“Prime Minister Suzuki, supported by Foreign Minister Togo and Navy Minister Yonai asked the Soviet Union, which was neutral towards Japan, to act as an intermediary but instead, the Soviet Union declared it was abrogating their treaty.”
The Japanese hoped that the Soviet Union, their nominal ally via a neutrality pact, would negotiate with the Western Allies.
Foreign Minister Togo Shigenori spoke with Sato Naotake, Japan's ambassador in Moscow, on the subject of establishing “firm and lasting relations of friendship” with the Soviet Union, focusing on the status of Japan-controlled Manchuria and “any matter the Russians would like to bring up.” After Sato met with Soviet Foreign Minister Vyacheslav Molotov on July 11, he told Togo that “unconditional surrender or terms closely equivalent thereto” was all that Japan could expect to receive.
“Man, what a surprise. My balls have shrunk! If it’s broken, my woman will cry.”
The pinky-finger gesture done by the gangster here means “woman.”
“Not only was the nation running out of war machines and fuel but even saltpeter, a key ingredient in of gunpowder, was in short supply.”
The components of gunpowder are saltpeter (potassium nitrate), charcoal and sulfur.
Gunpowder was originally discovered in China during the 9th century by alchemist-monks who were searching for a potion of immortality. Today, potassium nitrate can be mass produced using the Haber Process, a reaction of nitrogen and hydrogen over an iron catalyst, which produces ammonia. After the process the ammonia is oxidized, creating nitrates that can be used for fertilizers or gunpowder.
They have no changes of clothes, so their underwear is infested with lice.
Fundoshi was the main form of underwear before World War II, until briefs and trunks hit the Japanese market.
“All they’ve been eating are daikon-radish leaves and potato vines.”
Daikon is a mild-flavored East Asian giant white radish and has a mild flavor. The leaves of daikon are also edible.
“The Grummans are pounding our airfields. If we engage them, we get shot down.”
Established in 1929, the Grumman Aircraft Engineering Corporation was the leading US producer of military and civilian aircraft in the 20th century.
During World War II, the F4F Wildcat and F6F Hellcat were the most famous fighter aircraft produced by the company.
June, 1945. The Soviet Union had captured Germany.
The Battle of Berlin was one of the last battles of the European Theatre of World War II and led to the capture and the surrender of Germany in May 1945. The battle lasted from April 1945 to early May 1945 and was one of the bloodiest battles in history.
“At the secret Yalta conference, the US promised Sakhalin Island and the Kuriles to Russia in return for declaring war on Japan.”
Roosevelt wanted the Soviet Union to enter the Pacific War with the Allies. For the Soviet Union to agree for a declaration of war against Japan, they wanted a USA-USSR recognition of Mongolian independence from China. This agreement went into effect without diplomatic negotiations with China. The Soviet Union attacked Japanese forces before a formal declaration of war was issued and seized northern parts of the Japanese archipelago (Sakhalin).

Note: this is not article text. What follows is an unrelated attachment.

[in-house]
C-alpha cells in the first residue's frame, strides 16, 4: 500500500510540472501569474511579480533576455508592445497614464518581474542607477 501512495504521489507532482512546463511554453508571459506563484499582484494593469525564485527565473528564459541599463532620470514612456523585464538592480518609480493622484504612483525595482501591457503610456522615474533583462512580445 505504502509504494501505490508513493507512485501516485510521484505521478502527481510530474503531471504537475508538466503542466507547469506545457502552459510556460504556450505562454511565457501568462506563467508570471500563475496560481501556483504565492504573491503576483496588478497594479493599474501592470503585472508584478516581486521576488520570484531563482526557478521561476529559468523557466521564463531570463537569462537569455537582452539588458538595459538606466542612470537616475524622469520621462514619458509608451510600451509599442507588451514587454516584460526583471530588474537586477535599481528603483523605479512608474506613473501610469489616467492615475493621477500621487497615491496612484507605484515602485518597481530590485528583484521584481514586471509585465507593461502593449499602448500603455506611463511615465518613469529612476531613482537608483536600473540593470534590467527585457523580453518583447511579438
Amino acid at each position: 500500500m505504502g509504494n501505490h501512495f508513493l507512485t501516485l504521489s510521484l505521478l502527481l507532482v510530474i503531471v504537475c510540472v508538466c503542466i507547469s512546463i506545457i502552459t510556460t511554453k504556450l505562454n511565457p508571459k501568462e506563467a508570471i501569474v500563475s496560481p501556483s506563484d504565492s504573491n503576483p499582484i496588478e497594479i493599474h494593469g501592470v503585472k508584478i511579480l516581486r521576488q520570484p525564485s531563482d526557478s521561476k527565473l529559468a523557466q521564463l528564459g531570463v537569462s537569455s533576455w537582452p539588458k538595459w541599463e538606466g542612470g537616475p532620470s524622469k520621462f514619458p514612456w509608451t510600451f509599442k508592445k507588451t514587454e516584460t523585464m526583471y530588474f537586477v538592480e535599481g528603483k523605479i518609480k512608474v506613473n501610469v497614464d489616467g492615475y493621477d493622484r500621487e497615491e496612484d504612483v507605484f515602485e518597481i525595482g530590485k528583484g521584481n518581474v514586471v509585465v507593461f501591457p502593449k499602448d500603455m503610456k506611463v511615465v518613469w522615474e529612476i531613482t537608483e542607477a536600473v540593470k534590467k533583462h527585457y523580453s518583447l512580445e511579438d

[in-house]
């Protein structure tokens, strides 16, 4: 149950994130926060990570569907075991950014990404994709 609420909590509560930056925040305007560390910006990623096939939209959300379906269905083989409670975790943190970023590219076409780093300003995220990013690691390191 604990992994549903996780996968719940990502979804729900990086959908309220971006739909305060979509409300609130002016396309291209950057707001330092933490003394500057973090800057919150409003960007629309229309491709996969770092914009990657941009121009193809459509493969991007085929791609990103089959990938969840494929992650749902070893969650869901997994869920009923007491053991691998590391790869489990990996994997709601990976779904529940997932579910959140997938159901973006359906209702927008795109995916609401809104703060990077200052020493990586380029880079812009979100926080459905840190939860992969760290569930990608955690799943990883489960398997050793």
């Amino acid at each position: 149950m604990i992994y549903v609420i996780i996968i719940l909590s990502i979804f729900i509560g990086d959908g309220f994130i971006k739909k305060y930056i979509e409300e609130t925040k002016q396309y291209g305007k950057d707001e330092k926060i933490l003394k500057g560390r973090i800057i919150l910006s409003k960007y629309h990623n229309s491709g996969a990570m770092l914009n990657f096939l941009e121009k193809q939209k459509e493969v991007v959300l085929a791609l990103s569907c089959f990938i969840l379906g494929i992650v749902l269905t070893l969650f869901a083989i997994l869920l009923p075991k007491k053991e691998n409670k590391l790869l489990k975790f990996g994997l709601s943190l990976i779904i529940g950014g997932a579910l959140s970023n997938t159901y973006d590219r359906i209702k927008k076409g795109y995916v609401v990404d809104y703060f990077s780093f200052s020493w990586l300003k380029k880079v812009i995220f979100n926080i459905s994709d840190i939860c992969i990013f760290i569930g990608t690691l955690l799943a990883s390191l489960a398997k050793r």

Kremlin is the Russian word for “citadel,” “fortress,” or “castle.” It also refers to any major formidable central complex found in historic Russian cities. The most well known is the Moscow Kremlin, which is located in the center of Moscow (the capital of Russia). The Moscow Kremlin has four palaces and four cathedrals. It is also the residence of the President of Russia.
“In the meantime, on July 16, the Potsdam Declaration, an ultimatum to Japan was drawn up by the leaders of the US, Great Britain, and China.”
On July 26, the Allied forces (except for the Soviet Union) released the Potsdam Declaration, announcing the terms for Japan's surrender and warning that they would accept no deviation, alternatives, or delay. They called for the occupation and disarmament of Japan, along with the punishment of war criminals and those who had “misled the people of Japan into embarking upon world conquest.” However, it stated that Japan could maintain industries to pay reparations, and that the occupying forces would leave Japan when a “peacefully inclined and responsible government” had been established (it was not clarified if the Emperor was considered one of those who had “misled the people of Japan” or would be a part of the new government). The Allies warned that the consequence for rebuffing the Potsdam Declaration was “prompt and utter destruction.”
“That same day, the US detonated the world’s first atomic bomb in a desert in New Mexico.”
Trinity was the name given to the first test for a nuclear weapon. It was conducted by the US on July 16, 1945, 35 miles southeast of Socorro, New Mexico. The Fat Man bomb, which was the same design of the test bomb used in New Mexico, was dropped in Nagasaki, Japan a few weeks later. The Trinity detonation is considered as being the beginning of the Atomic Age.
“Meanwhile, the government, still hoping for Soviet mediation on Japan’s behalf had to placate extremists such as Vice-Admiral Onishi and so the Prime Minister declared that the Potsdam Declaration would be ‘ignored’.”